Love Island is back on the telly with millions of viewers tuning in for a daily fix of romance, winter sun – and fast fashion.
The hit dating reality show offers a golden opportunity for brands to get noticed and this year’s fame-hungry wannabes include I Saw It First, the fast-growing Manchester fashion firm going after the teenage and twentysomething audience with cheap, sexy clothes.
While not yet a household name, I Saw It First is one to watch because of its family ties. It was started by Jalal Kamani, a member of the billionaire retail dynasty behind Boohoo, the online retail group now more valuable than Marks & Spencer.
The rags to riches success story (his father Abdullah moved to the north-west in the 1960s to escape war-torn Kenya and founded the textile business that eventually became Boohoo) has thrown the close-knit family into the public eye.
Jalal quit his role as Boohoo’s trading director back in 2015, the year after the company’s successful float on the stock exchange, and launched I Saw It First two years later. The move pits him directly against the original family firm where his younger brother Mahmud Kamani sits in the driving seat as executive chairman, supported by sons Umar and Samir, who run the PrettyLittleThing and BoohooMan brands, respectively.
So can lightning strike twice? The Boohoo group has grown rapidly, with sales set to exceed £1bn for the first time in the current financial year. Independent retail analyst Nick Bubb suggests that if the businessman was allowed to leave and do a startup it was because he “wasn’t seen as a threat”.
On LinkedIn, Jalal, who is 60 next month, describes himself as the brains behind Boohoo’s successful “test and repeat” model, which involves making small quantities of a wide array of styles then ramping up production of the top sellers. Presumably thanks to a network of contacts built up over more than 30 years in the fashion industry, the clothes on I Saw It First are keenly priced, with dresses and tops selling for as little as £4 in the sale.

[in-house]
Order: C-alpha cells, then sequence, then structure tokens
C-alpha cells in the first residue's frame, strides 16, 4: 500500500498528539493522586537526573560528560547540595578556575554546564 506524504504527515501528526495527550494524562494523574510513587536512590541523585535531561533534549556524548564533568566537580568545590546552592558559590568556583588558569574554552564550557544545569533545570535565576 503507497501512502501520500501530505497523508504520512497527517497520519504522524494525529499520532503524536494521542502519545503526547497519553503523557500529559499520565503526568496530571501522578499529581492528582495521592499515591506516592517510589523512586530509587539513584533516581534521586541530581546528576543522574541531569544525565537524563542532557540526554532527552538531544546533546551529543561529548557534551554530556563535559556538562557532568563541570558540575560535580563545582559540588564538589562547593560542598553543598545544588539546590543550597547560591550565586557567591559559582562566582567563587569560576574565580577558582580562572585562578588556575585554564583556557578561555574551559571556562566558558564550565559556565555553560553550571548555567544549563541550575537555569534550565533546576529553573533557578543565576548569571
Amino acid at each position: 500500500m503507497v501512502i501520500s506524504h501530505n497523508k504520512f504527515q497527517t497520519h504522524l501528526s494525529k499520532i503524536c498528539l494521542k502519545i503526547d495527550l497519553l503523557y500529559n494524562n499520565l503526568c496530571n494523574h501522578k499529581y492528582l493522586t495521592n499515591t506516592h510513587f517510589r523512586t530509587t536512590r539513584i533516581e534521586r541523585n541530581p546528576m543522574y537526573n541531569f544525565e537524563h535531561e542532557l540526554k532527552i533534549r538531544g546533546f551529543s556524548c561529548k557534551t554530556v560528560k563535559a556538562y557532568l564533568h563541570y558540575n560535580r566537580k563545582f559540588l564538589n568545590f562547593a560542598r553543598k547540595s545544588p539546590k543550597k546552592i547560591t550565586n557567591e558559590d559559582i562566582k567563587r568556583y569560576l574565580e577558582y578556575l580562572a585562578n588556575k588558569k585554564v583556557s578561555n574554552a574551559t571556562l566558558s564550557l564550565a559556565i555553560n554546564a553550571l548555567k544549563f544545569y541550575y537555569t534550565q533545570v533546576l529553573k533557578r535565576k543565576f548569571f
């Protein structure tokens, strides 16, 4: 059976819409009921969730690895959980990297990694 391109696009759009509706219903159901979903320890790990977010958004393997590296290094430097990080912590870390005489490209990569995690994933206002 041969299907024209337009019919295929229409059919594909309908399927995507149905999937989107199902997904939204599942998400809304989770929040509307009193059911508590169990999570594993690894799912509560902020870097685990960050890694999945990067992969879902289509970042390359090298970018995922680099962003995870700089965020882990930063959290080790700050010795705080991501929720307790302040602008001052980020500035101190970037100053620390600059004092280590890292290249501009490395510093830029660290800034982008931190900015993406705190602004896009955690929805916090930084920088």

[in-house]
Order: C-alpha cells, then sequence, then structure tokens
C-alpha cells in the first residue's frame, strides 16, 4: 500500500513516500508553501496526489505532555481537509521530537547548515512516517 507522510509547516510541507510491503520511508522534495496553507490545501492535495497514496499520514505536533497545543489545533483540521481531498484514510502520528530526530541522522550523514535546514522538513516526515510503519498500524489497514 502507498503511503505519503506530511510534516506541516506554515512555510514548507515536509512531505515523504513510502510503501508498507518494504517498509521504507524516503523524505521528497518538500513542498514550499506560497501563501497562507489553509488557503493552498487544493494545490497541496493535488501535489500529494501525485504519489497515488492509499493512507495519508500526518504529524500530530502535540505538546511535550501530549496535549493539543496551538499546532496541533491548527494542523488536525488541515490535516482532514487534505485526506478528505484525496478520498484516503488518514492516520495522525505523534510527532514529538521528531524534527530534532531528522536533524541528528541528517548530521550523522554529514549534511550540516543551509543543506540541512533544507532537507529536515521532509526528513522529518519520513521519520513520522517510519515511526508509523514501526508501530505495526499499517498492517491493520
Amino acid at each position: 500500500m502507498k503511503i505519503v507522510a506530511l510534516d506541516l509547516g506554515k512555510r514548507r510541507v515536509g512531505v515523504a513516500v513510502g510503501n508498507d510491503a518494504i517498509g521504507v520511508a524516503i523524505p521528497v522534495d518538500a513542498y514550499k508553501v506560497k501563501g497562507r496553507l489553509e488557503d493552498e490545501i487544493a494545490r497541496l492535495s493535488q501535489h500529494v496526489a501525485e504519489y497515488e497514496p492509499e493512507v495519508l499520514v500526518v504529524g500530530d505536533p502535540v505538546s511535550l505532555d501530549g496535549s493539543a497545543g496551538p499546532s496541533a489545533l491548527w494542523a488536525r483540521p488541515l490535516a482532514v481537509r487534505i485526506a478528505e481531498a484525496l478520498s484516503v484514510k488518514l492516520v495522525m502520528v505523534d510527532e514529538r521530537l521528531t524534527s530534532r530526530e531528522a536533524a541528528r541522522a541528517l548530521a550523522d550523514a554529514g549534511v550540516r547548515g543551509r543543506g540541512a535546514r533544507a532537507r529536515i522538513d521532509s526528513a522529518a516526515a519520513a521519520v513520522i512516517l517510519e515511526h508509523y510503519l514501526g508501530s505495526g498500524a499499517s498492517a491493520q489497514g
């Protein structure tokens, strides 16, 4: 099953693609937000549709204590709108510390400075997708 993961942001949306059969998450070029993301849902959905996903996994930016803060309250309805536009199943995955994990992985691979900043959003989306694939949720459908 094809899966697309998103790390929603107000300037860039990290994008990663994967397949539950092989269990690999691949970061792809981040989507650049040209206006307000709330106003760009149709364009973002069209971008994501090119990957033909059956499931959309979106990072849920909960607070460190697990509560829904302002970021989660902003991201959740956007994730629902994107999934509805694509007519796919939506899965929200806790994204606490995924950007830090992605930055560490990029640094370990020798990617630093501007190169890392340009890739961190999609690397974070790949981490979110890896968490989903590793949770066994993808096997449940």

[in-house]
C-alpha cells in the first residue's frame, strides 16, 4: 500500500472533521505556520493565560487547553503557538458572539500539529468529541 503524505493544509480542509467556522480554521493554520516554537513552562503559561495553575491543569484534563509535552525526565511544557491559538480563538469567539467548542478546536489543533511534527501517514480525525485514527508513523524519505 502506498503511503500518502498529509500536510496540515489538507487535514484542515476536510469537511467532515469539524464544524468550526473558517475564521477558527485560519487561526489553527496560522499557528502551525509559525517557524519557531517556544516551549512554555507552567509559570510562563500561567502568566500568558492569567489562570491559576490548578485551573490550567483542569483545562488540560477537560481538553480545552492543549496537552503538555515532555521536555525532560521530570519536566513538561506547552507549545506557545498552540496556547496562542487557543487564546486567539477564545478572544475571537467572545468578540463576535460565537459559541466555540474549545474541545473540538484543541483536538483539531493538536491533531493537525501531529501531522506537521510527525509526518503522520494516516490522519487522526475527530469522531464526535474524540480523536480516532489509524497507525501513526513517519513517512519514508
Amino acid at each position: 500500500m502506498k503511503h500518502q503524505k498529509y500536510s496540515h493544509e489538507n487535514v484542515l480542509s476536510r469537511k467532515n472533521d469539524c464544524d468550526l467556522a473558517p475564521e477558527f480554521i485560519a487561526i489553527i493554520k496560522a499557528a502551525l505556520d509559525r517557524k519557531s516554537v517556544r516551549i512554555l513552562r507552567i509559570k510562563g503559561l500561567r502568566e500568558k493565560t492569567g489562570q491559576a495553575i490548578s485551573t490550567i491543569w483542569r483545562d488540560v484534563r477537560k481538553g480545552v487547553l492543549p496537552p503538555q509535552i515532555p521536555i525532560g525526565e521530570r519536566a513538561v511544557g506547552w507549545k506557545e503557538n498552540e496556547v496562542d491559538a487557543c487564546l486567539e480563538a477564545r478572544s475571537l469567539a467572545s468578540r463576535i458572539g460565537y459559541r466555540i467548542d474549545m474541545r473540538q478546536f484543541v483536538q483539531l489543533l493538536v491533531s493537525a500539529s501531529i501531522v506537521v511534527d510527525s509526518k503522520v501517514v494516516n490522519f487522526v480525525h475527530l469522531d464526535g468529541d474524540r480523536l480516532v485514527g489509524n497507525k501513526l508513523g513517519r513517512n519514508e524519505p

The green foil crop tops and PVC swimsuits being paraded by the pool in Cape Town might not seem the answer to the wardrobe dilemmas faced in the UK during a rainy January. But the show provides a direct hotline to the shoppers that I Saw It First is trying to reach, leading to huge spikes in traffic on its website while the show is airing. The retailer first sponsored the show last summer and said the deal produced a 67% increase in month-on-month sales. Contestants don’t have to wear the clothes provided but if they do, products can sell out immediately.
On its website, I Saw It First claims a “rapid rise” from small Manchester brand to become “one of the leading forces in the UK’s fast-fashion landscape”. There is little financial information available to back this up yet, but the startup now employs about 100 people and has expanded its range to 5,500 lines, with the recent addition of menswear. The brand is now “recognisable and relatable”, it says, thanks to these high profile tie-ups, which have included Ibiza nightclubs as well as “collabs” with social media influencers.
GlobalData retail analyst Emily Salter says the young fast fashion market is becoming increasingly crowded as established sites such as Asos, Boohoo and PrettyLittleThing battle new names such as Shein and In The Style for supremacy. The cut-throat environment has not been without casualties, with sales at one-time star Missguided falling sharply last year after it cut spending on marketing.
Despite growing criticism of fast fashion from industry bodies and campaigners such as Extinction Rebellion, the model is still thriving. I Saw It First is clear about its pitch, promising that “trend-led customer can always finds something new to be obsessed with”.
“Young shoppers especially still want to keep up with trends and desire newness, and because retailers such as I Saw It First and Boohoo sell clothes at such low prices that will often go out of fashion quickly, it makes it easy for shoppers to purchase frequently,” continues Salter.
However, she says, if these shoppers do start to shun less-sustainable retailers these online brands will find themselves in the firing line.